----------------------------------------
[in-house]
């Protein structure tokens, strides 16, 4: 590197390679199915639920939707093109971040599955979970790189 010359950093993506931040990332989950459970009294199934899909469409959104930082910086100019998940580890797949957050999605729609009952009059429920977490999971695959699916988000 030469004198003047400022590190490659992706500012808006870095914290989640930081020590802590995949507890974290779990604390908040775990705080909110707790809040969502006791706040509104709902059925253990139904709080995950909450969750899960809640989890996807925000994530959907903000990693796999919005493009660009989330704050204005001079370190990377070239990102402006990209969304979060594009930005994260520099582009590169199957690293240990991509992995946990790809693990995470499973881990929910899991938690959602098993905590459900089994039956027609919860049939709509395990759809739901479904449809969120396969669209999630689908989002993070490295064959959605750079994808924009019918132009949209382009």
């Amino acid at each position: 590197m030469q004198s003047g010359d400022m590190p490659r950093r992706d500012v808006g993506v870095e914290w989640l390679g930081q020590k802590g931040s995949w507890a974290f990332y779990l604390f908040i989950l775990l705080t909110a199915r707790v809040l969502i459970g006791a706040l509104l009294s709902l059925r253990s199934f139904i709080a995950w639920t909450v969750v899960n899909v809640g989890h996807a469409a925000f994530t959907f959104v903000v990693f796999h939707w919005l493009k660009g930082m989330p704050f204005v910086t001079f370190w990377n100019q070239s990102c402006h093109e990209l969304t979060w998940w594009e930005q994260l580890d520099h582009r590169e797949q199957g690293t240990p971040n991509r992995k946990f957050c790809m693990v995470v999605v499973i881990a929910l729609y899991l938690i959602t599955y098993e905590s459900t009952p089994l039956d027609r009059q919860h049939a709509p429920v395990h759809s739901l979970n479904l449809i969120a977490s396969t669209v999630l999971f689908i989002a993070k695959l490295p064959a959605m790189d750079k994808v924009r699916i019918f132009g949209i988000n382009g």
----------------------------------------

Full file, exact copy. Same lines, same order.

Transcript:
[in-house]
């Protein structure tokens, strides 16, 4: 590197390679199915639920939707093109971040599955979970790189 010359950093993506931040990332989950459970009294199934899909469409959104930082910086100019998940580890797949957050999605729609009952009059429920977490999971695959699916988000 030469004198003047400022590190490659992706500012808006870095914290989640930081020590802590995949507890974290779990604390908040775990705080909110707790809040969502006791706040509104709902059925253990139904709080995950909450969750899960809640989890996807925000994530959907903000990693796999919005493009660009989330704050204005001079370190990377070239990102402006990209969304979060594009930005994260520099582009590169199957690293240990991509992995946990790809693990995470499973881990929910899991938690959602098993905590459900089994039956027609919860049939709509395990759809739901479904449809969120396969669209999630689908989002993070490295064959959605750079994808924009019918132009949209382009």
């Amino acid at each position: 590197m030469q004198s003047g010359d400022m590190p490659r950093r992706d500012v808006g993506v870095e914290w989640l390679g930081q020590k802590g931040s995949w507890a974290f990332y779990l604390f908040i989950l775990l705080t909110a199915r707790v809040l969502i459970g006791a706040l509104l009294s709902l059925r253990s199934f139904i709080a995950w639920t909450v969750v899960n899909v809640g989890h996807a469409a925000f994530t959907f959104v903000v990693f796999h939707w919005l493009k660009g930082m989330p704050f204005v910086t001079f370190w990377n100019q070239s990102c402006h093109e990209l969304t979060w998940w594009e930005q994260l580890d520099h582009r590169e797949q199957g690293t240990p971040n991509r992995k946990f957050c790809m693990v995470v999605v499973i881990a929910l729609y899991l938690i959602t599955y098993e905590s459900t009952p089994l039956d027609r009059q919860h049939a709509p429920v395990h759809s739901l979970n479904l449809i969120a977490s396969t669209v999630l999971f689908i989002a993070k695959l490295p064959a959605m790189d750079k994808v924009r699916i019918f132009g949209i988000n382009g």